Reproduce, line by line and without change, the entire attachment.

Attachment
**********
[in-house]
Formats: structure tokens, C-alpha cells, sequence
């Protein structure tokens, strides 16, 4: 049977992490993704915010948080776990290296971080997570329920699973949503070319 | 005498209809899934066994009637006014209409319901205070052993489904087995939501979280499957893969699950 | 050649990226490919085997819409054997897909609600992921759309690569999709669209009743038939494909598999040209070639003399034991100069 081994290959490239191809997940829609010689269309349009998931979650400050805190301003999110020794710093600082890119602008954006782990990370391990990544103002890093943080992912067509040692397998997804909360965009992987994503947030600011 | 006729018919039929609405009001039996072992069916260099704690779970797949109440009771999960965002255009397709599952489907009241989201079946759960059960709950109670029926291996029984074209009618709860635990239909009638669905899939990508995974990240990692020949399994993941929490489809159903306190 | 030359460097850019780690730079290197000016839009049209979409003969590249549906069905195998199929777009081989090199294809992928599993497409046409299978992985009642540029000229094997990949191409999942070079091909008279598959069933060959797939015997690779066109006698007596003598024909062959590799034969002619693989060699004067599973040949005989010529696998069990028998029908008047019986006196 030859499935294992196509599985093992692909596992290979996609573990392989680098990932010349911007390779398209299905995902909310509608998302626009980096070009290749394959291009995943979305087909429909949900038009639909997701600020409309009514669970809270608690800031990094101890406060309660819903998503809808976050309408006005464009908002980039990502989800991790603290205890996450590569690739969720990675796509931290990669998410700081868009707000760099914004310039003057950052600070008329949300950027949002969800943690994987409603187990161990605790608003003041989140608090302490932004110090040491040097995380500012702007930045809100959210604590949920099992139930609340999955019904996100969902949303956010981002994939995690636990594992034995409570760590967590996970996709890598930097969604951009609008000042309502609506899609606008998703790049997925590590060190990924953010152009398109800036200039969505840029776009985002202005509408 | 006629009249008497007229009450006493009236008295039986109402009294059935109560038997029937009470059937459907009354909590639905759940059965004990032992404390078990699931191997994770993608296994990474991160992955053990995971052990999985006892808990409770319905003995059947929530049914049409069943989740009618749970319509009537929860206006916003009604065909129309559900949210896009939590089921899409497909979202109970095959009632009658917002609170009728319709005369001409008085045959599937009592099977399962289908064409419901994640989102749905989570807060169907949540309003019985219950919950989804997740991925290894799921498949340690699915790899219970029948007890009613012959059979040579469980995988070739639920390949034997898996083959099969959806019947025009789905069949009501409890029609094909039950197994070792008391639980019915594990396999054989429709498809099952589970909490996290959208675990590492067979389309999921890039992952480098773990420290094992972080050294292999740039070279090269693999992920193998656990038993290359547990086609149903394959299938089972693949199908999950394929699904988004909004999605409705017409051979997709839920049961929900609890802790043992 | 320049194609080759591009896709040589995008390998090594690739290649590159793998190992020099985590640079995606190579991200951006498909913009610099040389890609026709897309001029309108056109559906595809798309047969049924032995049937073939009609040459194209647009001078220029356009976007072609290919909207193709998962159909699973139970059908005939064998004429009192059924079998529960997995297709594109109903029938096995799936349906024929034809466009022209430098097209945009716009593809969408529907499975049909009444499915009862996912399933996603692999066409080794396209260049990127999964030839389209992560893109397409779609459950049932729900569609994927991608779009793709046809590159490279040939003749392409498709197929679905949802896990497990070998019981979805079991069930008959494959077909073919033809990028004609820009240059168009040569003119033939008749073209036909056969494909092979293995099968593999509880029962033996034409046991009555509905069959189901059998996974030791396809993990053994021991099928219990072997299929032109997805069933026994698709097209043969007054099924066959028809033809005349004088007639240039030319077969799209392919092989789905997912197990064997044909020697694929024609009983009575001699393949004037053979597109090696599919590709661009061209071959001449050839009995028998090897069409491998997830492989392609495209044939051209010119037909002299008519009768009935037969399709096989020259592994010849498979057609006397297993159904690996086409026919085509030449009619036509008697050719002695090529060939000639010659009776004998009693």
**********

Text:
[in-house]
Formats: structure tokens, C-alpha cells, sequence
């Protein structure tokens, strides 16, 4: 049977992490993704915010948080776990290296971080997570329920699973949503070319 | 005498209809899934066994009637006014209409319901205070052993489904087995939501979280499957893969699950 | 050649990226490919085997819409054997897909609600992921759309690569999709669209009743038939494909598999040209070639003399034991100069 081994290959490239191809997940829609010689269309349009998931979650400050805190301003999110020794710093600082890119602008954006782990990370391990990544103002890093943080992912067509040692397998997804909360965009992987994503947030600011 | 006729018919039929609405009001039996072992069916260099704690779970797949109440009771999960965002255009397709599952489907009241989201079946759960059960709950109670029926291996029984074209009618709860635990239909009638669905899939990508995974990240990692020949399994993941929490489809159903306190 | 030359460097850019780690730079290197000016839009049209979409003969590249549906069905195998199929777009081989090199294809992928599993497409046409299978992985009642540029000229094997990949191409999942070079091909008279598959069933060959797939015997690779066109006698007596003598024909062959590799034969002619693989060699004067599973040949005989010529696998069990028998029908008047019986006196 030859499935294992196509599985093992692909596992290979996609573990392989680098990932010349911007390779398209299905995902909310509608998302626009980096070009290749394959291009995943979305087909429909949900038009639909997701600020409309009514669970809270608690800031990094101890406060309660819903998503809808976050309408006005464009908002980039990502989800991790603290205890996450590569690739969720990675796509931290990669998410700081868009707000760099914004310039003057950052600070008329949300950027949002969800943690994987409603187990161990605790608003003041989140608090302490932004110090040491040097995380500012702007930045809100959210604590949920099992139930609340999955019904996100969902949303956010981002994939995690636990594992034995409570760590967590996970996709890598930097969604951009609008000042309502609506899609606008998703790049997925590590060190990924953010152009398109800036200039969505840029776009985002202005509408 | 006629009249008497007229009450006493009236008295039986109402009294059935109560038997029937009470059937459907009354909590639905759940059965004990032992404390078990699931191997994770993608296994990474991160992955053990995971052990999985006892808990409770319905003995059947929530049914049409069943989740009618749970319509009537929860206006916003009604065909129309559900949210896009939590089921899409497909979202109970095959009632009658917002609170009728319709005369001409008085045959599937009592099977399962289908064409419901994640989102749905989570807060169907949540309003019985219950919950989804997740991925290894799921498949340690699915790899219970029948007890009613012959059979040579469980995988070739639920390949034997898996083959099969959806019947025009789905069949009501409890029609094909039950197994070792008391639980019915594990396999054989429709498809099952589970909490996290959208675990590492067979389309999921890039992952480098773990420290094992972080050294292999740039070279090269693999992920193998656990038993290359547990086609149903394959299938089972693949199908999950394929699904988004909004999605409705017409051979997709839920049961929900609890802790043992 | 320049194609080759591009896709040589995008390998090594690739290649590159793998190992020099985590640079995606190579991200951006498909913009610099040389890609026709897309001029309108056109559906595809798309047969049924032995049937073939009609040459194209647009001078220029356009976007072609290919909207193709998962159909699973139970059908005939064998004429009192059924079998529960997995297709594109109903029938096995799936349906024929034809466009022209430098097209945009716009593809969408529907499975049909009444499915009862996912399933996603692999066409080794396209260049990127999964030839389209992560893109397409779609459950049932729900569609994927991608779009793709046809590159490279040939003749392409498709197929679905949802896990497990070998019981979805079991069930008959494959077909073919033809990028004609820009240059168009040569003119033939008749073209036909056969494909092979293995099968593999509880029962033996034409046991009555509905069959189901059998996974030791396809993990053994021991099928219990072997299929032109997805069933026994698709097209043969007054099924066959028809033809005349004088007639240039030319077969799209392919092989789905997912197990064997044909020697694929024609009983009575001699393949004037053979597109090696599919590709661009061209071959001449050839009995028998090897069409491998997830492989392609495209044939051209010119037909002299008519009768009935037969399709096989020259592994010849498979057609006397297993159904690996086409026919085509030449009619036509008697050719002695090529060939000639010659009776004998009693």